Why Is It So Hard to Leave the Narcissist in Your Life?

 February 23, 2018

Result: The researchers learned that having any predictable pattern of rewards for pressing the bar resulted in fewer bar presses after the rewards stopped for good.

 

Pattern 4 — Intermittent Reinforcement

The researchers finally outwitted the rats by doing away with any predictable pattern of reward. They varied the times between rewards and how many bar presses would be required to get food in exchange for work.

Result: The rats kept pressing the bar, even though they were never rewarded again.

 

In the terminology of “Learning Psychology,” the response of bar pressing was never extinguished on a schedule of “intermittent reinforcement.” In human language, the rats continued to work in the hope that someday they would once again be rewarded.

 

Stockholm Syndrome

Stockholm Syndrome is the term for a situation in which adults who are mistreated by their captors develop positive feelings towards the people who are mistreating them. As the situation progresses, the captives start to become more childlike and dependent. They become grateful for any small signs of approval and affection. Eventually, they may bond with their captors and even come to love them.

The name comes from a 1973 bank robbery in Stockholm, Sweden in which the robbers took hostages. Much to the world’s surprise, by the time the captives were freed, they had developed positive feelings towards their captors, instead of hating them.

 

How does all of this apply to being in a relationship with an abusive Narcissist?

 

Stage 1 — Continuous Reward with Nothing Required in Return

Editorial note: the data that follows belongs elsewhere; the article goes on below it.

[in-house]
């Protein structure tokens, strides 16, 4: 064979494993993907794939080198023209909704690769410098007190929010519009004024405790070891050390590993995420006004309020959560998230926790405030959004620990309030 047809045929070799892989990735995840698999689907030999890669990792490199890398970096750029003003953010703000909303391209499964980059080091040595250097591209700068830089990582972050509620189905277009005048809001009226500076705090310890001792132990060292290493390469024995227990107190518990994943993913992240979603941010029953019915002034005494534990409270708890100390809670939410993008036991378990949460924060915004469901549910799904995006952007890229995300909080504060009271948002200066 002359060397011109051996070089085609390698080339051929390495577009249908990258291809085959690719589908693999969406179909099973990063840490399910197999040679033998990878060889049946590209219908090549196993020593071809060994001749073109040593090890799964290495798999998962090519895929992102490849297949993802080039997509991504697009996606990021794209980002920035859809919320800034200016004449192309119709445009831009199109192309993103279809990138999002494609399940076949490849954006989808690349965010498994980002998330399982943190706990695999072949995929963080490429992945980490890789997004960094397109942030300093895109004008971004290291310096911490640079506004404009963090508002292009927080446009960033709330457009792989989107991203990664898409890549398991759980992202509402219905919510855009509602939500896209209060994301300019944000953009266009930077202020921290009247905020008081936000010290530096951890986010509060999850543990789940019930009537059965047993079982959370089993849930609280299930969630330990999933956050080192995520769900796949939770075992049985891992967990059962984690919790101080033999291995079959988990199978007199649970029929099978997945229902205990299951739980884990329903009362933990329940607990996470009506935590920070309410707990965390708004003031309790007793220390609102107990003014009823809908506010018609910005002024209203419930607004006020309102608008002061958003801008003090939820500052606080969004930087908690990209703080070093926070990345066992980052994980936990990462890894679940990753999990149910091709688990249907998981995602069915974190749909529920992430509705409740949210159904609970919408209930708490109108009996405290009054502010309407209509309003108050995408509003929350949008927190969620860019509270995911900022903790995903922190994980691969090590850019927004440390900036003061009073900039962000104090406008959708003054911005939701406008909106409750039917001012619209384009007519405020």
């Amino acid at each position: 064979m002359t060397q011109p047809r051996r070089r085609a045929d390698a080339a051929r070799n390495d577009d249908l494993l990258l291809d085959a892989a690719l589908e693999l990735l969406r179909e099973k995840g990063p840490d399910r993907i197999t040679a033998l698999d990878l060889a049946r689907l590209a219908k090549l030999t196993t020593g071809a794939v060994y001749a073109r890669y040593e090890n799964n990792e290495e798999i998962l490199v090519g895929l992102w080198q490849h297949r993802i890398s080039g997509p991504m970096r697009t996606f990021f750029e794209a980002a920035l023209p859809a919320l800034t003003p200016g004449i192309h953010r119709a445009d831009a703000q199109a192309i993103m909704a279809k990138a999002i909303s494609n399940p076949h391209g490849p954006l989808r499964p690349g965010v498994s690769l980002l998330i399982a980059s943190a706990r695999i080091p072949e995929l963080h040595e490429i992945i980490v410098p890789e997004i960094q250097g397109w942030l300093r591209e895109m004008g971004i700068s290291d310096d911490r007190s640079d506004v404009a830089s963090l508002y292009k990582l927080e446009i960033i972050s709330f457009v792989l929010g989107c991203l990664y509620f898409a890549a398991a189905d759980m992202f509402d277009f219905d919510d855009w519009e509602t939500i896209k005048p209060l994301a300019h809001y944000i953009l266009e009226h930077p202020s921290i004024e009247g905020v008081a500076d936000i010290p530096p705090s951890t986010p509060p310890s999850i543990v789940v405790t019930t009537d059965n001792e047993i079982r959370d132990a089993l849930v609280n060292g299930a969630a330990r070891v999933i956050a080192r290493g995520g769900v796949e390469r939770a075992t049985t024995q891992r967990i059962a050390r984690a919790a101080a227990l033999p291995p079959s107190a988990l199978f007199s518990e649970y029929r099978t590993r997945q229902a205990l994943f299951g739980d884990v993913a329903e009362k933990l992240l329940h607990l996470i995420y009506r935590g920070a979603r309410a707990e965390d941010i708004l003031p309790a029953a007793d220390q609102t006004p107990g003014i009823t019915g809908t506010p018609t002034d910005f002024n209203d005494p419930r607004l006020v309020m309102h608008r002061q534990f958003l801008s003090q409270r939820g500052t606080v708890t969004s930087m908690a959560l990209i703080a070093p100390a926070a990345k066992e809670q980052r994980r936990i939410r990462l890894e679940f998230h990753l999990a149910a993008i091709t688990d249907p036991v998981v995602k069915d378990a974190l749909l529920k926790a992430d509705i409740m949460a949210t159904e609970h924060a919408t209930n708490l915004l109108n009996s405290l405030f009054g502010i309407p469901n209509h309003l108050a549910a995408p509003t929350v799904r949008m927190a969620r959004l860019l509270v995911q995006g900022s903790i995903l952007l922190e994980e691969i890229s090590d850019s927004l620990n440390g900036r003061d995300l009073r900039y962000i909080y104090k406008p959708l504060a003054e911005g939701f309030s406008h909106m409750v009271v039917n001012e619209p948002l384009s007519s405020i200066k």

In the beginning, when the Narcissistic individual is focused on “getting” you, they give you lots of emotional food pellets in the form of attention, praise, and sweet gestures. They tell you how wonderful you are, bring you thoughtful gifts, and focus on making you feel good.

Almost everyone responds well to getting continuously stroked and praised by someone that they find attractive. This is the Narcissistic courtship pattern that has come to be known as “Love Bombing.”

All that they ask for in return is that you continue to give them a chance to prove their love to you. This is the human equivalent of teaching the lab rat where to look for food pellets.

 

Stage 2 — Performance Rewards

Once Narcissistic individuals feel more secure with you, they stop continuously rewarding you. Now you only get positive attention when you do things that make the Narcissist feel good. Enough positive attention is still flowing your way that you do not really notice that now you only get rewarded when you “press the bar.”  In human terms, you are being groomed to want to please the Narcissist in your life.

 

Stage 3 — Devaluation Starts, Rewards Decrease

In this stage, your Narcissistic mate starts to occasionally mistreat you. They may become critical of you, become controlling, or publically put you down. You still get occasional emotional “treats,” but now they are unpredictable. The bad moments start to outweigh the good. You are now on the equivalent of an “intermittent reinforcement schedule.”

 

Stage 4 — “Gaslighting”

If this is your first experience with an abusive Narcissist, you are likely to be extremely puzzled as to why this is happening. Your Narcissistic mate supplies the answer. They insist that you are the problem. If only you would do more of a, b, or c, and stop doing x, y, and z, everything would go back to being perfect. The term “Gaslighting” comes from a movie in which a man deliberately tries to drive his wife crazy by making her doubt her own perceptions of reality.

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